German || My school made us take two languages, which was a nightmare for some of us. I was randomly assigned to take five years of German (other option: Spanish), and I liked it, but by the end I had a B grade and could tell someone I had two sisters and lived in a detached house. Since 2015 I have gone from apps, to evening classes, to intensive courses, to using German at my job. But those feelings of inadequacy are hard to shake – while my understanding is 100%, I often second-guess myself or feel self-conscious when speaking. I know lots of people who are fluent in English but they focus on tiny weaknesses or small errors. It sucks that imperfections and anxieties feel like failures, but it happens to everyone.
Spanish || The second foreign language I can actually speak! I started an evening course a year ago, and I am at the intermediate stage – so still optimistic. Nevertheless, every day I regret all the learning I’m not doing: I started a diary in Spanish – stopped that! I have a lovely tandem partner to learn with – but when did I last see her? Where are the handmade flashcards? Why am I not reading El País every day? Will I ever finish ‘El Ministerio del Tiempo’? When I do pick up my phone to learn, I enjoy it, and that’s the important thing.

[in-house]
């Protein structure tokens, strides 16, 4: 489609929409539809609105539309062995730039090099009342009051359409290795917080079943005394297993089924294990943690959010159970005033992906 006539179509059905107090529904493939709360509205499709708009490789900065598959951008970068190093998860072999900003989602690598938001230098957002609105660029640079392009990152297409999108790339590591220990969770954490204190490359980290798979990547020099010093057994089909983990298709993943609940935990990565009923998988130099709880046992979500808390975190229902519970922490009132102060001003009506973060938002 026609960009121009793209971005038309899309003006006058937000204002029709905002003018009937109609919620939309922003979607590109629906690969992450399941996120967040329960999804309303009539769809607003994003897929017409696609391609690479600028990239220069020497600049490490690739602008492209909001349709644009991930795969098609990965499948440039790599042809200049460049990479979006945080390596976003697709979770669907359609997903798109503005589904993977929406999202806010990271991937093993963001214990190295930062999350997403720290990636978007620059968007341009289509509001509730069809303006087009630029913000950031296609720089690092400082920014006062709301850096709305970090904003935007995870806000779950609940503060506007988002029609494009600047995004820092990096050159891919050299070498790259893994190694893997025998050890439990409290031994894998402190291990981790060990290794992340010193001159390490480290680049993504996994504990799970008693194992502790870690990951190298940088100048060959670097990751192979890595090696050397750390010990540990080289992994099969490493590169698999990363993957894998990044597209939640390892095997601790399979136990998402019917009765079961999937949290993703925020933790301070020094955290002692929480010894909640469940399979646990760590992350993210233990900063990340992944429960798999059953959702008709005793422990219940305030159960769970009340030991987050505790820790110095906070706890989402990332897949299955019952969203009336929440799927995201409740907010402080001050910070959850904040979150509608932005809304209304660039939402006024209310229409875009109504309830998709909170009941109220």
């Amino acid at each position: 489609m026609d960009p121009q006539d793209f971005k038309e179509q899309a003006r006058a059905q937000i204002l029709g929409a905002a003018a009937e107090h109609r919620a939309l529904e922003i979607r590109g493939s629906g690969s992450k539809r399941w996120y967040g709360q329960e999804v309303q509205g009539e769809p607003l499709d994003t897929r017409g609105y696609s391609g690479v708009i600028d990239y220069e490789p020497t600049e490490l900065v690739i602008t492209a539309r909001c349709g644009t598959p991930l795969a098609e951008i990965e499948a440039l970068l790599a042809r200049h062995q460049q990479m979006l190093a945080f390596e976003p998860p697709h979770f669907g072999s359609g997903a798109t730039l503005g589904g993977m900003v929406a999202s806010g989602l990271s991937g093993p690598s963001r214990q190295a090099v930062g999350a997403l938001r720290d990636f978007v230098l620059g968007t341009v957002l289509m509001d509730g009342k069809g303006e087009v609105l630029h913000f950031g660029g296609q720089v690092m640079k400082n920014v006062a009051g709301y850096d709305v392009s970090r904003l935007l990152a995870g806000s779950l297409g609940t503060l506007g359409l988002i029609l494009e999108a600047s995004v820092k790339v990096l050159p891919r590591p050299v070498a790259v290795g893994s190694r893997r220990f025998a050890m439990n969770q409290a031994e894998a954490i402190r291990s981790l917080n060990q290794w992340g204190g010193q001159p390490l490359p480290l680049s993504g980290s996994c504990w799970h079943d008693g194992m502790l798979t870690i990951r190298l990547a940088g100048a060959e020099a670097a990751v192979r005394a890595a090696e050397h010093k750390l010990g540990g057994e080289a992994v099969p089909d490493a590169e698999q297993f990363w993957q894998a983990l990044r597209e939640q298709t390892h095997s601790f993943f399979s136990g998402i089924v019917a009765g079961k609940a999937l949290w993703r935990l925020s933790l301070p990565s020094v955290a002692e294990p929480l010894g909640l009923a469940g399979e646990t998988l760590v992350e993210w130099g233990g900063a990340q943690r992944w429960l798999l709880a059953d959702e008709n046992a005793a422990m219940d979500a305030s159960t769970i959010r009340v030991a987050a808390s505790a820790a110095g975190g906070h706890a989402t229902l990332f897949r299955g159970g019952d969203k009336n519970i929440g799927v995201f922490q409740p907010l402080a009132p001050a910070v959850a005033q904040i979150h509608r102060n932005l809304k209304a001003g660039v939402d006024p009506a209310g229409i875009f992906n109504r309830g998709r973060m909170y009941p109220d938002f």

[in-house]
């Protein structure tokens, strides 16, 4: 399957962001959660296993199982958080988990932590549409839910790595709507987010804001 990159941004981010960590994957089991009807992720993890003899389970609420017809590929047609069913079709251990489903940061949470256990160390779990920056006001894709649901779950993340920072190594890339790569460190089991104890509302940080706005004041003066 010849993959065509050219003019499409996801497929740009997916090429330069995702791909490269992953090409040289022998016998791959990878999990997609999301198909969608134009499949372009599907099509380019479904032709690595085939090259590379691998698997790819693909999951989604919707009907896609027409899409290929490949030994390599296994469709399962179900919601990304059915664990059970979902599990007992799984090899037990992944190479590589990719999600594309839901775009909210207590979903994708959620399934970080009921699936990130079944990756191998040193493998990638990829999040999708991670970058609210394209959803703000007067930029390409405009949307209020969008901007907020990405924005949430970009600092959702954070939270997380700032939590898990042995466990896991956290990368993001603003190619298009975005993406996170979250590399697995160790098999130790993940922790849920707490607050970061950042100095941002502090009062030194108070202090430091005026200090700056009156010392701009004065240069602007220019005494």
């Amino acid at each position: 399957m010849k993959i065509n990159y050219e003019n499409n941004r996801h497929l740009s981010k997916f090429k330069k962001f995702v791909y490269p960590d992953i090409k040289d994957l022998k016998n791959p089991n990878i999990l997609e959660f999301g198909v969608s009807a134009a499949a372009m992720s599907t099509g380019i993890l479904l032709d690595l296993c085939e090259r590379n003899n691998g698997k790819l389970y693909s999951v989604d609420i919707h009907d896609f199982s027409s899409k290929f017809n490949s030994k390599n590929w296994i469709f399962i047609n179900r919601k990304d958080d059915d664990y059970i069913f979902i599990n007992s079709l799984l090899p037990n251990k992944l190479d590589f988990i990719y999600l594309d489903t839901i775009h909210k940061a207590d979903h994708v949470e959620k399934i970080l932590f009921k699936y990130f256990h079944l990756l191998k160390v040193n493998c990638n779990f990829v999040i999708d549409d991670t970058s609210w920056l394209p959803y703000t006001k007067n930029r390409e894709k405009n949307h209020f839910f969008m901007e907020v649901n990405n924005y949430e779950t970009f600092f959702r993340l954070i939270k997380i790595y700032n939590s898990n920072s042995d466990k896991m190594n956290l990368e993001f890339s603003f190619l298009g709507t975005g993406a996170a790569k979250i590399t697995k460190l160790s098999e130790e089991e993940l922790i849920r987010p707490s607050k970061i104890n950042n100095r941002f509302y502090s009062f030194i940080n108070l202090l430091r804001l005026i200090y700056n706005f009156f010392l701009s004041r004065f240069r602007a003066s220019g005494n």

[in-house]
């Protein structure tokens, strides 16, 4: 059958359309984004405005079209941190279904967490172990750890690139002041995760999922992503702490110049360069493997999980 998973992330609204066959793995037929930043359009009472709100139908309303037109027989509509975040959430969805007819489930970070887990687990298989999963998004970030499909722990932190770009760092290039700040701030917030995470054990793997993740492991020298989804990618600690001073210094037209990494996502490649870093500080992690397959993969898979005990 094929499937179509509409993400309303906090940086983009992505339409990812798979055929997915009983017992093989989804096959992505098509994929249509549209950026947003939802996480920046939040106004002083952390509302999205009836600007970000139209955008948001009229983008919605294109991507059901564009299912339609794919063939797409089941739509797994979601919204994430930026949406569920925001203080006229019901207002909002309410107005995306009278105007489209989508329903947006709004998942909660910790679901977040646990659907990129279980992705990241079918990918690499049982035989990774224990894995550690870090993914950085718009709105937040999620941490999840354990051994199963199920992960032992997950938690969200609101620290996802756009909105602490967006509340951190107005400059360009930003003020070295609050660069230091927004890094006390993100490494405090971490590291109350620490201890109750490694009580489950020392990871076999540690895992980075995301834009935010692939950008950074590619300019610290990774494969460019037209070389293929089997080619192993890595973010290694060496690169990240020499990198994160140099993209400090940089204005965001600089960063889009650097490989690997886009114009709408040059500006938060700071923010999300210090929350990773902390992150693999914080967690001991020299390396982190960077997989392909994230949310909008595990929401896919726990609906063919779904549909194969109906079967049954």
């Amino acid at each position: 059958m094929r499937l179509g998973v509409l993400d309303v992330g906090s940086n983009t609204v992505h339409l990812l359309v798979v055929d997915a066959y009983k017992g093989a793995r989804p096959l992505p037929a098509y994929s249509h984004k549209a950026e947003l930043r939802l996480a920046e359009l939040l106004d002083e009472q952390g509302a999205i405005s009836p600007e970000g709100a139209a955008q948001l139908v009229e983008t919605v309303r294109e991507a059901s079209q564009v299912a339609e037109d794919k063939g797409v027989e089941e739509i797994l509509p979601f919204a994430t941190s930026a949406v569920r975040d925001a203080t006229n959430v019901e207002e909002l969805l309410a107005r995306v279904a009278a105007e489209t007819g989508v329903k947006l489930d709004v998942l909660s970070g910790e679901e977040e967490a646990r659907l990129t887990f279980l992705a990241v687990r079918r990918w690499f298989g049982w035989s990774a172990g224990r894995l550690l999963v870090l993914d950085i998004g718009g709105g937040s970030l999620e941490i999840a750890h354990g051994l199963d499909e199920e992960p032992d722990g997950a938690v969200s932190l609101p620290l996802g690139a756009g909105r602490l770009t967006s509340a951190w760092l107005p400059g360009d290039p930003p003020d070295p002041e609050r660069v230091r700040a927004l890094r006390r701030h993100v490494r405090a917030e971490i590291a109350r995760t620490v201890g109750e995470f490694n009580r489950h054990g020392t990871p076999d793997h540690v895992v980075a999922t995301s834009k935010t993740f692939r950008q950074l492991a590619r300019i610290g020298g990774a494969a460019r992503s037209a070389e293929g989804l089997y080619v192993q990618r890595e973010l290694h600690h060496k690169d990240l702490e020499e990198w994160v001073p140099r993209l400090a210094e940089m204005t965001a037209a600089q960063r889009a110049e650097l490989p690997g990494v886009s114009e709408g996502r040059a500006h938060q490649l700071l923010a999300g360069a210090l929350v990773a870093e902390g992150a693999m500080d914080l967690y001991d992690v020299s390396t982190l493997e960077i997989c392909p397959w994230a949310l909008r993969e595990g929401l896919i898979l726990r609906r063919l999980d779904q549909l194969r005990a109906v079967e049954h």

Okay here’s one resolution for 2019: there’s limited resources to learn Swedish (because it’s not super useful) but there’s course for German speakers called ‘Sprich mal Schwedish’ and my Noble Goal for the year is to have a crack at it. (I don’t know, I can enjoy the Scandinoir better? I’ll have a leg up if Sweden ever invades?)
My advice: keep your goals flexible, don’t feel guilty about taking a break from a language, and download a dictionary onto your phone!